TT: Mary — Imprisoned, Exiled, and Executed

Great News!  The Thursday Tangents have the honor of being on the final ballot for New Zealand’s 2014 Sir Julius Vogel Awards, in the Best Fan Writing category.  Needless to say, Alan and I are both quite pleased.

For the Wednesday Wandering this week, page back one for a look at the role of personality in writing. Now, without further delay, on to the tragic end of Mary Queen of Scots.

Ill Omens and Portents

Ill Omens and Portents

JANE: We’ve been having a lot of fun examining the colorful life of Mary Queen of Scots…  Sadly, we are about to arrive at its conclusion.  Ready?

ALAN: Yes, indeed.

JANE: After being held prisoner in Loch Leven Castle for some months, Mary, no longer queen of anything, escaped with the assistance of the Hamiltons, who believed that, even disgraced and dethroned, Mary still had political value.  They took her to Hamilton Palace and, again, an army was raised.

But Mary’s luck wasn’t in.  Again her army was defeated, this time by her own half-brother, Moray.

Desperate now, she crossed into England and, on May 1568, threw herself on the mercy of Queen Elizabeth.

ALAN: Unfortunately there wasn’t much mercy to be had.

JANE: Elizabeth’s informal motto was “Strike or be stricken.”  Mary may have forgotten that she was a threat the Elizabeth’s throne, but Elizabeth never did.  She immediately had the former queen of both Scotland and France imprisoned.

ALAN: Elizabeth had a formal motto as well. It appears on her coat of arms, Semper Eadem, which translates as Always the same. She was telling the world (against all the evidence!) that she would hold an even course in her whole life and all her actions.

JANE:  Very neat.  Sadly, both for herself and for Elizabeth’s desire for stability, Mary did not cease being a source of turmoil, both in Scotland and in England.

There were signs and omens that all was not well.  “In  this time, there was ane monstrous fish in Loch Fyne, havand greit ein in the heid thairof, and at sumtymis wald stand abune the watir as heich as the mast of ane schippe; and the said had upoun the heid thairof two crowins” (Diurnal of Occurents for 1570).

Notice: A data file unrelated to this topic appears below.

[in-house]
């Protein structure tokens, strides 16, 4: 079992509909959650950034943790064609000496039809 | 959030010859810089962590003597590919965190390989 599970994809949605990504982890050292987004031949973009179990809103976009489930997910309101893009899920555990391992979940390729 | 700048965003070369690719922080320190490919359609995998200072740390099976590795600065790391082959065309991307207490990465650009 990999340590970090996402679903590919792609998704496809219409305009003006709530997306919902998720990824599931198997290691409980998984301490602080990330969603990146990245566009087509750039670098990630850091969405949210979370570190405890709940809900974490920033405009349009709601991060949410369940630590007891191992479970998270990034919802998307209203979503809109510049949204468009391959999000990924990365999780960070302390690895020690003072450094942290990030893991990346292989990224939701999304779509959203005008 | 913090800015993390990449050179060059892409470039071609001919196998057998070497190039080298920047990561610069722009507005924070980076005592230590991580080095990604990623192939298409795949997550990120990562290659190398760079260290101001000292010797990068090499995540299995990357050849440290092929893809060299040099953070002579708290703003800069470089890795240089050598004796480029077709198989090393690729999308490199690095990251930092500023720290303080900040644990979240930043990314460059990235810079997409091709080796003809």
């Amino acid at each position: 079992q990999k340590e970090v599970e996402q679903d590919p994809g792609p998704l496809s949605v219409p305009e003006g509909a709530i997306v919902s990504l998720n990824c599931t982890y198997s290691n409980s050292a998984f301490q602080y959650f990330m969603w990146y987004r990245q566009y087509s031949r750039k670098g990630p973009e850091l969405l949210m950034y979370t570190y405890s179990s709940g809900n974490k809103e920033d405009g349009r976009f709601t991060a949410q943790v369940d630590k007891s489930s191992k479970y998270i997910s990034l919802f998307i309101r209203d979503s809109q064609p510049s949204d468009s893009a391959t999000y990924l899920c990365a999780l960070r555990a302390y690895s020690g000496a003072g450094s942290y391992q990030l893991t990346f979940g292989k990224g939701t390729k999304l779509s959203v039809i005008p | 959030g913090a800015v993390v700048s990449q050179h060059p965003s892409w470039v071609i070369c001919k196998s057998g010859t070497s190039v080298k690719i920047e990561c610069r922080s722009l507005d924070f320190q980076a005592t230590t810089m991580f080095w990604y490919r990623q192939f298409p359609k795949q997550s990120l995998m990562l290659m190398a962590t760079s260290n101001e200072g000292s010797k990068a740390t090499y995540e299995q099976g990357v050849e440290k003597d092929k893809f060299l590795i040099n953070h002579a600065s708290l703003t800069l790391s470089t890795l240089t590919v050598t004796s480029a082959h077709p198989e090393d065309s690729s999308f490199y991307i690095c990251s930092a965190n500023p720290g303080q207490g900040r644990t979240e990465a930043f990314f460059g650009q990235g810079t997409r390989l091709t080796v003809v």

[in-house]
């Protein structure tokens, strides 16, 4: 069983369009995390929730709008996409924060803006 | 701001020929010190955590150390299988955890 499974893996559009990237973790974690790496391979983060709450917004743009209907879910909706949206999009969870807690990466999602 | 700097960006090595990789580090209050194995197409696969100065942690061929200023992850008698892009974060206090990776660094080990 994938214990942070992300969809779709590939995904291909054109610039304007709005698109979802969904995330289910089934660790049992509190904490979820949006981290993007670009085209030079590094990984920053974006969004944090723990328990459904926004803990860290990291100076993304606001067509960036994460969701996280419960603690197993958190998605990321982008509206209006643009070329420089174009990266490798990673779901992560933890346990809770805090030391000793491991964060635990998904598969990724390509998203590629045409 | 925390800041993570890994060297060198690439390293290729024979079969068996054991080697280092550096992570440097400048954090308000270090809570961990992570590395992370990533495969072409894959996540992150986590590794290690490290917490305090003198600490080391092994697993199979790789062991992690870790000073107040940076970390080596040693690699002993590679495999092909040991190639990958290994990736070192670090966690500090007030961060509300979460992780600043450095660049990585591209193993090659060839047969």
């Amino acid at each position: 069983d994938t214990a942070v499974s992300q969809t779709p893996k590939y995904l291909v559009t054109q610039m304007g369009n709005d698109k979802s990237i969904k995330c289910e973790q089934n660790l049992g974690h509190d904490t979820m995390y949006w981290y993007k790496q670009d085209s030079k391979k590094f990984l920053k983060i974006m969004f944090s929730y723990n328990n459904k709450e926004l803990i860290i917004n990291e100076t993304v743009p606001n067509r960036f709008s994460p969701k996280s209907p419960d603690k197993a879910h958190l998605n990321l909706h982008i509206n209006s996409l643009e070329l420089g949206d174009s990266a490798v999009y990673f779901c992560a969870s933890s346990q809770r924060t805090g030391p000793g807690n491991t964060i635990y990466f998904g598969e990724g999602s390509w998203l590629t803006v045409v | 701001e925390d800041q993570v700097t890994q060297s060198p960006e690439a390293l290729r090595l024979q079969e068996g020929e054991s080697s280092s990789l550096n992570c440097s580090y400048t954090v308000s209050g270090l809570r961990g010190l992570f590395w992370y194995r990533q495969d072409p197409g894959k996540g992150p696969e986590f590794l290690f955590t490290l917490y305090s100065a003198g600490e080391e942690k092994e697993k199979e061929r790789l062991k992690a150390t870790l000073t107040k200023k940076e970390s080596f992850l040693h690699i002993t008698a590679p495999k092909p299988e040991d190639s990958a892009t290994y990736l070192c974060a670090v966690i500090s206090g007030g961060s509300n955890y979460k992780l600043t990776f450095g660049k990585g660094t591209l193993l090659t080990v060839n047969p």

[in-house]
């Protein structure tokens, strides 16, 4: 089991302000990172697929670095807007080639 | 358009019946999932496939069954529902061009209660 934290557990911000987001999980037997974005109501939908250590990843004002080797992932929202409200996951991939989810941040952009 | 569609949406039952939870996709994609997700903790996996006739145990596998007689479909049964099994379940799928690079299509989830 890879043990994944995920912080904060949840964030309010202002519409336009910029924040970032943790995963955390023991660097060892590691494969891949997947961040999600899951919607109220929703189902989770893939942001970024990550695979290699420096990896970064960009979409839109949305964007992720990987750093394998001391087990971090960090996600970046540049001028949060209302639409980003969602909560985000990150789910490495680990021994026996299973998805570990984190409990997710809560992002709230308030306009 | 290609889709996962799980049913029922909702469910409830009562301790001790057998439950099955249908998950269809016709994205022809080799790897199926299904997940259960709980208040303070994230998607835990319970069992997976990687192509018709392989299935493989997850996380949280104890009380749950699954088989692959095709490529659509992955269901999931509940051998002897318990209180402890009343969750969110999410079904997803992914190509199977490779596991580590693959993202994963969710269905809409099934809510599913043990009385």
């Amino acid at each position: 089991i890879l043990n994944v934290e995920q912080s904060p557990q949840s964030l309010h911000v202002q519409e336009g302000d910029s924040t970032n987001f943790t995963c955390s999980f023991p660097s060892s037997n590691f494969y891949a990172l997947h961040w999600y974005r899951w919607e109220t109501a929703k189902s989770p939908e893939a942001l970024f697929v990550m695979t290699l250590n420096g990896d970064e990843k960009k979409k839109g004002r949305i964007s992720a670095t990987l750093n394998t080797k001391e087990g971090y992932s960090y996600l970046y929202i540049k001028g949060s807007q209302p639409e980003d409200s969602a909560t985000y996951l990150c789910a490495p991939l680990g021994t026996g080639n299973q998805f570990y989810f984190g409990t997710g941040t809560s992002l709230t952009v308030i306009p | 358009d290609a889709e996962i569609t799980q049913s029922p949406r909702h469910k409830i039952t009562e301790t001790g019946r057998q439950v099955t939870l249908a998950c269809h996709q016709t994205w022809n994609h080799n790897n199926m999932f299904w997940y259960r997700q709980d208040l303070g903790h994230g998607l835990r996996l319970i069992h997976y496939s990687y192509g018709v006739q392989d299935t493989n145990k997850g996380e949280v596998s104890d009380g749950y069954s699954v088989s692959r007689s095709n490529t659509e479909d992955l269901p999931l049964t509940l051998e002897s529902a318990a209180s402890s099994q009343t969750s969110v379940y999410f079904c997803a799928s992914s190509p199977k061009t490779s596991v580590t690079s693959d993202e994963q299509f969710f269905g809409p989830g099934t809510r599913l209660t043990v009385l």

ALAN: Ah! They must have spotted the monster just as it was moving to its new home in Loch Ness.

JANE:  Precisely what I thought. There were other signs and portents but, even disregarding these, things did not go well in Scotland.  The first two regents for the very young King James VI, Moray (Mary’s half-brother) and Lennox were murdered.

Meanwhile, Mary’s supporters, calling themselves the Queen’s Lords, seized Edinburgh Castle and held it with military force.  Finally, in 1573, the current Regent, Morton – an avowed enemy of Mary – used heavy cannon, imported from England, to capture the castle.  However, Morton was overthrown in 1578, impeached, and executed.

Want to guess the charge?

ALAN: I don’t know. Treason perhaps?

JANE: The charge was that Morton had, fourteen years before, murdered Mary’s first husband, Lord Darnley!

ALAN: Oh, my goodness. That sad and sorry story never goes away, does it?

JANE: At this point, history in Scotland begins to leave Mary behind, so maybe we should return to her as she bides in durance not-so-vile in England.

ALAN: Elizabeth was less than thrilled to have a potential focal point of Catholic unrest in England. She used the doubts about Mary’s complicity in Darnley’s death as an excuse to keep Mary under very close watch in various stately homes and castles.

Mary was allowed her own domestic servants and it took 30 carts to carry her belongings from house to house. Her bed linen was changed every day and she had her own chefs to prepare the meals, which were served to her on silver plates.

Mary’s captivity was not onerous, but nevertheless it was very real.

JANE: I agree, gilded bars do not make a place any less a cage.  The woman who had been queen of two lands, married three times, and had borne a son, now lived on someone else’s sufferance.   Her son was lost to her.  Elizabeth refused to see her, knowing that it would be much harder to deal with Mary if she did.  Whatever else, Mary was apparently quite charismatic.

So Elizabeth settled for spies and ignored Mary’s pleas.